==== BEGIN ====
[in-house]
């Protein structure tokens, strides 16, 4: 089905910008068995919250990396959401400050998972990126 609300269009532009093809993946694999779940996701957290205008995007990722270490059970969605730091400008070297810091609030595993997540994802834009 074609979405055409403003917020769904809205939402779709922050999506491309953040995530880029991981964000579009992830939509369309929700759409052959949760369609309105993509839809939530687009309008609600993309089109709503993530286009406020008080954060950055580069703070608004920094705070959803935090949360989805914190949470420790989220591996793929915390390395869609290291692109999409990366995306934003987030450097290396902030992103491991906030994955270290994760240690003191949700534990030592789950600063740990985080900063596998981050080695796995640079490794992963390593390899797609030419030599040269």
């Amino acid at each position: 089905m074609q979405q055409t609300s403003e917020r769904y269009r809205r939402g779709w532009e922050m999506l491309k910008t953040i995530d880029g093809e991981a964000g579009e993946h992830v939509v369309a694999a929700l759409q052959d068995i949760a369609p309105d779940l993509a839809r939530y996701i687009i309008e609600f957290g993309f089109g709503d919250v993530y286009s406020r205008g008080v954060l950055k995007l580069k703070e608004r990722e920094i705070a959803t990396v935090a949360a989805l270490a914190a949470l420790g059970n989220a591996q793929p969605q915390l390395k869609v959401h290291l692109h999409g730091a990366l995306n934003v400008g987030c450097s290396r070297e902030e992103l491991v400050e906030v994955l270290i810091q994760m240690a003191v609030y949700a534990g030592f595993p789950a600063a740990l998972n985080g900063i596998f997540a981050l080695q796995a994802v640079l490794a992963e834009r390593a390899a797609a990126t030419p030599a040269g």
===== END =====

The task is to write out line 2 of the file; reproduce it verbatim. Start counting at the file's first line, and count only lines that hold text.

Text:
């Protein structure tokens, strides 16, 4: 089905910008068995919250990396959401400050998972990126 609300269009532009093809993946694999779940996701957290205008995007990722270490059970969605730091400008070297810091609030595993997540994802834009 074609979405055409403003917020769904809205939402779709922050999506491309953040995530880029991981964000579009992830939509369309929700759409052959949760369609309105993509839809939530687009309008609600993309089109709503993530286009406020008080954060950055580069703070608004920094705070959803935090949360989805914190949470420790989220591996793929915390390395869609290291692109999409990366995306934003987030450097290396902030992103491991906030994955270290994760240690003191949700534990030592789950600063740990985080900063596998981050080695796995640079490794992963390593390899797609030419030599040269």